Death and the Miser

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Death and the Miser
Hieronymus Bosch - Death and the Miser - Google Art Project.jpg
ArtistHieronymus Bosch
Year1494 or later
LocationNational Gallery of Art, Washington, D.C.

Death and the Miser is a Hieronymus Bosch painting. It is currently in the National Gallery of Art in Washington, D.C.[1] The painting is the inside of the right panel of a divided triptych. The other existing portions of the triptych are The Ship of Fools and Allegory of Gluttony and Lust, while The Wayfarer was painted on the external right panel.

A reconstruction of the left and right wings of the triptych: at upper left The Ship of Fools; at lower left: Allegory of Gluttony and Lust. Panel at right is Death and the Miser. At bottom "The Wayfarer" which would have been on the outside of the triptych.

Death and the Miser belongs to the tradition of the memento mori, works that remind the viewer of the inevitability of death. The painting shows the influence of popular 15th-century handbooks on the art of dying (Ars moriendi), intended to help Christians choose Christ over sinful pleasures.

There are references in the painting to dichotomous modes of life. A crucifix is set on the only (small) window of the room. A thin ray of light is directed down to the bottom of the large room, which is darkened. A demon holding an ember lurks over the dying man, waiting for his hour. Death is dressed in flowing robes.

In the foreground, Bosch possibly depicts the miser as he was previously, in full health, storing gold in his money chest (which abounds with demons) while clutching his rosary. Symbols of worldly power such as a helmet, sword and shield allude to earthly follies — and hint at the station held by this man during his life, though his final struggle is one he must undergo naked, without arms or armor. The depiction of such still-life objects to symbolize earthly vanity, transience or decay would become a genre in itself among 17th-century Flemish artists.[2][3] While an angel (i.e. his Guardian Angel) points and looks upward to a crucifix [i.e. Salvation] from which a slender beam of light descends; as Death looms, the miser's gaze and hand are directed downward , unable to resist worldly temptations, reaches for the bag of gold offered by a temping demon,[2] .Whether or not the miser, in his last moments, will embrace the salvation offered by Christ or cling to his worldly riches, is left uncertain.[3]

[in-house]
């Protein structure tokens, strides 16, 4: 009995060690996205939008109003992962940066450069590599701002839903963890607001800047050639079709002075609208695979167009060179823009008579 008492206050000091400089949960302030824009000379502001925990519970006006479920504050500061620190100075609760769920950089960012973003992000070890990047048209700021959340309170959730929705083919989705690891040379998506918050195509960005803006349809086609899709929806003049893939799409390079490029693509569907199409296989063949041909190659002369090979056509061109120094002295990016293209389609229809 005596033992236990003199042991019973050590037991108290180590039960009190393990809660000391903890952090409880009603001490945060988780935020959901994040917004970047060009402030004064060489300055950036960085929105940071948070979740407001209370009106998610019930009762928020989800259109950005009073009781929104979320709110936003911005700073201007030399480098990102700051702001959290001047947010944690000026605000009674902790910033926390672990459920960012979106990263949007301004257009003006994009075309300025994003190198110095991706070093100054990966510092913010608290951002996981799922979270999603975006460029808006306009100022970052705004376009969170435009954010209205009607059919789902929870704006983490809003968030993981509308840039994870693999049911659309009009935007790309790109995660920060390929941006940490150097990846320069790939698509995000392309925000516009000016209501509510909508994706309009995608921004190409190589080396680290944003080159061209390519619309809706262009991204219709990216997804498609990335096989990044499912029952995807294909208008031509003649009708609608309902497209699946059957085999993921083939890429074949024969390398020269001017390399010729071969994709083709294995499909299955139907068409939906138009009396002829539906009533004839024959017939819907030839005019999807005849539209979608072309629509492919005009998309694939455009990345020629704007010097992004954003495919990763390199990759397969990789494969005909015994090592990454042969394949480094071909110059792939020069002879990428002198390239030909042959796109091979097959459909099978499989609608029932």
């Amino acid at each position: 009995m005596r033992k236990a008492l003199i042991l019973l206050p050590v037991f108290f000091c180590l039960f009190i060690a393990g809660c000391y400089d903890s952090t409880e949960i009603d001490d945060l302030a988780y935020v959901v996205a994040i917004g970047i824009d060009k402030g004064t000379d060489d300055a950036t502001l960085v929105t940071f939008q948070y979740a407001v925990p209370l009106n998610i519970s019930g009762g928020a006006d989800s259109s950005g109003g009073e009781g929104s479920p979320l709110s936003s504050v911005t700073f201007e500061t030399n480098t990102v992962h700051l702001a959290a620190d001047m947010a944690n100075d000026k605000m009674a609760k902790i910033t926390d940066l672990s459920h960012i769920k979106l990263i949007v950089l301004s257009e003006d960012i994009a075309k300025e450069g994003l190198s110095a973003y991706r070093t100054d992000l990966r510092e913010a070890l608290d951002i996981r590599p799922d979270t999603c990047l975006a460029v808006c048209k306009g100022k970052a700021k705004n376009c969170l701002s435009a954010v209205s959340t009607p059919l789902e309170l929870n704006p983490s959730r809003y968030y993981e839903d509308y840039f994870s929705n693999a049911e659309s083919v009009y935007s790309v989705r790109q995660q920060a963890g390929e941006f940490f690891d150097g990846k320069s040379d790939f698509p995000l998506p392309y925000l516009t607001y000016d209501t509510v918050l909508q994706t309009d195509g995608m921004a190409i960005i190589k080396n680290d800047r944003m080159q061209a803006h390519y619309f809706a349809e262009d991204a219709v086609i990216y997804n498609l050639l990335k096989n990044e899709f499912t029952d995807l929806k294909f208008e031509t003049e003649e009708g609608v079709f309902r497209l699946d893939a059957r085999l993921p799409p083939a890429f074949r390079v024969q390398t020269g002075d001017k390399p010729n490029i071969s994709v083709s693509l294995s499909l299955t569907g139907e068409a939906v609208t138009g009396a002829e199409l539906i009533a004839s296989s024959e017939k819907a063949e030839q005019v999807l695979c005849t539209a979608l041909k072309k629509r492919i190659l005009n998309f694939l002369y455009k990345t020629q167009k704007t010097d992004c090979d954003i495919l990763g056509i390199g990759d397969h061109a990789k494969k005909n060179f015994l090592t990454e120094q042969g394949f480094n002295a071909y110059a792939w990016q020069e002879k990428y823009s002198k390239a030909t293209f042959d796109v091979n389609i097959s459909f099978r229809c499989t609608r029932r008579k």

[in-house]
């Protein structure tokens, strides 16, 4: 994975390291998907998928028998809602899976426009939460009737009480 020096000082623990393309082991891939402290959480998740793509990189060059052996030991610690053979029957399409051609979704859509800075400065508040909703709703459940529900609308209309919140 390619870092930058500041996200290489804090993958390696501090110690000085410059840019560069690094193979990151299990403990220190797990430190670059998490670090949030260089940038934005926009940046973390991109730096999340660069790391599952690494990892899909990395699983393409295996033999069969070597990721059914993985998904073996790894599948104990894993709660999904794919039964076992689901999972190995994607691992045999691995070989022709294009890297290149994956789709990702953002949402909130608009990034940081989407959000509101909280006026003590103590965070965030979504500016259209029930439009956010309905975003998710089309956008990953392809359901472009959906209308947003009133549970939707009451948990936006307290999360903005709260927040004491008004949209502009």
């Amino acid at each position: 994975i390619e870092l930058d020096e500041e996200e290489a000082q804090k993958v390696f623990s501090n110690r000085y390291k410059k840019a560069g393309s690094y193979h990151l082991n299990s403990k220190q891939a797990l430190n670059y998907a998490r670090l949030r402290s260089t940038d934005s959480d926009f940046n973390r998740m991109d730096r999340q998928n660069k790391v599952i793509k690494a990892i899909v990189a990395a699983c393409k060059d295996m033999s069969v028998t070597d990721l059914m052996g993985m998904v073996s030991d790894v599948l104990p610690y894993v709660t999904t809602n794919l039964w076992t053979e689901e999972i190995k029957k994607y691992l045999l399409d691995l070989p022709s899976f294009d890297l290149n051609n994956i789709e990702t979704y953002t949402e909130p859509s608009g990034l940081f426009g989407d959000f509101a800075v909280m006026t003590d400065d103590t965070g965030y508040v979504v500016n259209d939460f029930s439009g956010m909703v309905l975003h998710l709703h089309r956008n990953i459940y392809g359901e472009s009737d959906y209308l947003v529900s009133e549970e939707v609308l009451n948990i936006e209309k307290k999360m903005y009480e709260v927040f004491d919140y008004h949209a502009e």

Bosch's familiarity with the visual tradition of the Ars Moriendi can be seen in the top left roundel depicting the death of a sinner in The Seven Deadly Sins and the Four Last Things. There are several points of similarity, such as the figure of Death and the juxtaposition of an angel and devil at the headboard.[4]


  1. ^ National Gallery of Art. Retrieved 23 Oct 2018.
  2. ^ a b Fiero, Gloria K. "The Humanistic Tradition Fifth Edition". 130
  3. ^ a b A Moral Tale, Webmuseum, Paris.
  4. ^ Hand & Wolff, pp. 17-8


  • Hand, John Oliver; Wolff, Martha. Early Netherlandish Painting. National Gallery of Art, Washington. Oxford University Press, 1987. ISBN 0-521-34016-0